88. Letter From the Assistant Secretary of State for Educational and Cultural Affairs (Frankel) to the Director of the United States Information Agency (Marks)1

Dear Leonard:

You wrote me on March 22 about several aspects of CUUSIA relations, and we have already had a chance to talk fruitfully about some of these questions. In particular, you already have on hand a memorandum giving facts about the grant in support of the Institute of American Studies in Paris, and I trust this information has been useful to you and sets the record straight.

However, I find that there were also some matters that you discussed with me in your letter to which I have not yet given a written reply. In the first paragraph of your letter you referred to the American Specialists and Cultural Presentations Programs as areas of joint responsibility. As you know, under Executive Order 11034 of June 25, 1962,3 only a limited share of the responsibility for these programs [Page 262] devolves upon USIA. However, CU has consistently gone beyond the strict requirements of that Order so far as consultation with USIA is concerned. CU and USIA have regularly collaborated in developing the recommendations for the Cultural Presentations Program that are considered by the U.S. Advisory Committee on the Arts and expert panels. I need hardly tell you that I contemplate no changes in these procedures for cooperation that have been developed, even though final responsibility must obviously rest with CU, which has the budgetary obligation and legislative mandate for these programs. In line with these procedures, the joint recommendations of the Agency and CU for the 1968 program in Cultural Presentations have been presented to the Advisory Committee for its consideration.

With regard to the American Specialists Program, the situation, of course, is not quite parallel. This program is part of the general exchange of persons program, and specifically of the cultural exchanges authorized under the Fulbright-Hays Act.4 Responsibility for this activity is delegated exclusively to the Department of State. The collateral interests of USIA in the program has nevertheless been recognized, and USIA has been represented on the Committee which my predecessor, Lucius Battle, established to review the qualifications of nominees for American Specialists grants. Once again, I certainly see no reason at this time to alter this procedure. We will always welcome your Agency’s suggestions concerning specialists although, of course, we may not always be able to comply with them, and must retain final decision about the basic procedures, objectives, and plans with regard to this area of our obligations. As background on this matter, you may want to refer to Arthur Hummel’s memorandum of June 26, 1964, to Robert Lincoln,5 and also to David Osborn’s memorandum of August 30, 1965, to Burnett Anderson.6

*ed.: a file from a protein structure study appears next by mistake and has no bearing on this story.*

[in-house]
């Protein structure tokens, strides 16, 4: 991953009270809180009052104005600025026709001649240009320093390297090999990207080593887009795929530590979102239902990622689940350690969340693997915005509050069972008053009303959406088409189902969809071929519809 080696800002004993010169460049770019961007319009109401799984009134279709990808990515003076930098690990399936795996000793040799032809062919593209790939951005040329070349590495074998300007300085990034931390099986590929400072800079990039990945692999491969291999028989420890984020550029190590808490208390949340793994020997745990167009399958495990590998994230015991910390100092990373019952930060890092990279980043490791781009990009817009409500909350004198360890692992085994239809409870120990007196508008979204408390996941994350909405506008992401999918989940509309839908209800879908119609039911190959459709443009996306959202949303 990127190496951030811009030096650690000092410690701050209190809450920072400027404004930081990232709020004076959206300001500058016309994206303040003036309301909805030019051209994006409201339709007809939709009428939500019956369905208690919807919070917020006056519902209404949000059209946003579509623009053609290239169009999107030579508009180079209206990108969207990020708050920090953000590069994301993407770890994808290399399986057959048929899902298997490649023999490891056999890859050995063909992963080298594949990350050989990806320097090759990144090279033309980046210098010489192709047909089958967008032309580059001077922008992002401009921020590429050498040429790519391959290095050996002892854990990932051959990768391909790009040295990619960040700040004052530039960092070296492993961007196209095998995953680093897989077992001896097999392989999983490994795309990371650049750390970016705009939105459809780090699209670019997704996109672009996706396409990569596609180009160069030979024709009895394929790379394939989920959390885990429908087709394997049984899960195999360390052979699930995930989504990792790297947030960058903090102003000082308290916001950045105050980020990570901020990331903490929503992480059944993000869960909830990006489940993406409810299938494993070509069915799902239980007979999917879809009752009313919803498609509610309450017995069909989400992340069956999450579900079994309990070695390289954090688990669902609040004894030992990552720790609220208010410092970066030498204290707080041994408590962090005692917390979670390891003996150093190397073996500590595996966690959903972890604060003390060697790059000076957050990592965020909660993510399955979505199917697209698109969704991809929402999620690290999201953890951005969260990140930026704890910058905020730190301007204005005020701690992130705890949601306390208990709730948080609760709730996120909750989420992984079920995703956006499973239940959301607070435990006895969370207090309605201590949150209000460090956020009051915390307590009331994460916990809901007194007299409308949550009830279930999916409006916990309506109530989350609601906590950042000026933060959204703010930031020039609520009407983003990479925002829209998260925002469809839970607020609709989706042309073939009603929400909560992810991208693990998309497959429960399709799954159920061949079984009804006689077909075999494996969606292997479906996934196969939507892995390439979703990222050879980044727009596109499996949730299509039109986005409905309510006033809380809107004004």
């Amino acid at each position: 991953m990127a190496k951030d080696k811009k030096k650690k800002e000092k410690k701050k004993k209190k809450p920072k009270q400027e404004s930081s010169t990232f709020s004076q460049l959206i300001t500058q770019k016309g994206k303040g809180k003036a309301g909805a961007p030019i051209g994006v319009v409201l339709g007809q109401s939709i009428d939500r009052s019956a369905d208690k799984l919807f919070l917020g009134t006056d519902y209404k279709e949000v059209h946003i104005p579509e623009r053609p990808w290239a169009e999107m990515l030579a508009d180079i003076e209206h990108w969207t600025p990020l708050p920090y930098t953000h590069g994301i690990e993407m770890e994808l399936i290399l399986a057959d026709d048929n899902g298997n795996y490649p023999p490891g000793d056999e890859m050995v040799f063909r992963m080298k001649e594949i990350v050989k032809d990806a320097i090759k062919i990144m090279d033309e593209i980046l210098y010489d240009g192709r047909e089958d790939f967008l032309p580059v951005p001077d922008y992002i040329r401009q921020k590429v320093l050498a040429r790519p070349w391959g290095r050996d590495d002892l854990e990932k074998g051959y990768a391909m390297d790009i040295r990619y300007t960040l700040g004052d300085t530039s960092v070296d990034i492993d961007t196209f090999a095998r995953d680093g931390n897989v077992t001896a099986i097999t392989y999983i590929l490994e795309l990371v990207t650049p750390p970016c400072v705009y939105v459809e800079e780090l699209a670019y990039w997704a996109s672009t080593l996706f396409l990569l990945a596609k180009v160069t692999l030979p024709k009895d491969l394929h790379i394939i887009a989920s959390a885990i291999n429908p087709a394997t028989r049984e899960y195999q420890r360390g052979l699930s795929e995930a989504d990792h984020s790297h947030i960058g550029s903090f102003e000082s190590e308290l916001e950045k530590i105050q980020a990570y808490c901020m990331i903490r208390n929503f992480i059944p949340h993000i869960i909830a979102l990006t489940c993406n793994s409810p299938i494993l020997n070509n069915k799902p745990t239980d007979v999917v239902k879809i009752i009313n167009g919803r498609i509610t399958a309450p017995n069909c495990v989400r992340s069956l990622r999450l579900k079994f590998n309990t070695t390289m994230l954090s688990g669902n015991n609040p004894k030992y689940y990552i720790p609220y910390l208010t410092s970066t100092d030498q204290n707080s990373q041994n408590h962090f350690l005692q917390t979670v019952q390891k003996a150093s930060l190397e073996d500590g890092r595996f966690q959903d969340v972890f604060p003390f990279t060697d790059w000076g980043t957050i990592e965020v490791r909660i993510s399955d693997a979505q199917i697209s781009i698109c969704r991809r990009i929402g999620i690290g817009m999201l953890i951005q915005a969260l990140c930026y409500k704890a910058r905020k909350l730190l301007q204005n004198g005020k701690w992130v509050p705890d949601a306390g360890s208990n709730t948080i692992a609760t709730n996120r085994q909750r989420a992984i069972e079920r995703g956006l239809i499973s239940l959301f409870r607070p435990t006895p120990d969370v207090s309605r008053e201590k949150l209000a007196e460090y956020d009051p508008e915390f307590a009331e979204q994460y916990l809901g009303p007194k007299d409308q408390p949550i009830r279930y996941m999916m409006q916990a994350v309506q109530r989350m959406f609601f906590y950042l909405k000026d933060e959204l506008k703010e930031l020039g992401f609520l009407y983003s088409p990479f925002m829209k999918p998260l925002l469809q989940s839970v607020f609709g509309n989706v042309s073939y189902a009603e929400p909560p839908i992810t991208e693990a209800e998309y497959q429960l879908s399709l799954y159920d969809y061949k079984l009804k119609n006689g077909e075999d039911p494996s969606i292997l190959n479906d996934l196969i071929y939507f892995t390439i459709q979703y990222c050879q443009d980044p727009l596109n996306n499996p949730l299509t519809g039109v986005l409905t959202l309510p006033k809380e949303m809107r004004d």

With regard to all these matters, I believe that the essence of the problem—if, indeed, there is a problem—is not bureaucratic definitions but full and frank communication to ensure that we understand each other’s responsibilities and provide what mutual help we can. As we have said to each other on many occasions, and I think effectively demonstrated, this begins with the two of us. But it must also include our agencies. I will do all I can to foster the spirit of cooperation. Although working relations between our respective area offices have been close, cordial and productive, we cannot remain content with this record. We can do even better.

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Such cooperation, I believe, is perfectly compatible with what must always be the case in Government—namely, that the agency concerned (in this case, CU)—must obviously retain full responsibility for the planning, budgeting and defense of those activities for which it has been given sole obligation.

With all best regards,


Charles Frankel7
  1. Source: National Archives, RG 59, Bureau of Educational and Cultural Affairs Files, Assistant Secretary for Educational and Cultural Affairs Subject Files, 1965–1966, Lot 69D260, Entry UD UP 175, 1966: Government Agencies: USIA. No classification marking. Drafted by Frankel on April 22; cleared in draft by Roland (CU/EUR).
  2. See the attachment to Document 79.
  3. Executive Order 11034, signed by President Kennedy on June 25, 1962, regarding the administration of the Mutual Educational and Cultural Exchange Act of 1961 is printed in Department of State Bulletin, July 23, 1962, pp. 138–140. Additional information about the order is in Foreign Relations, 1917–1972, vol. VI, Public Diplomacy, 1961–1963.
  4. See footnote 4, Document 14.
  5. Not found.
  6. Not found.
  7. Printed from a copy that bears this typed signature.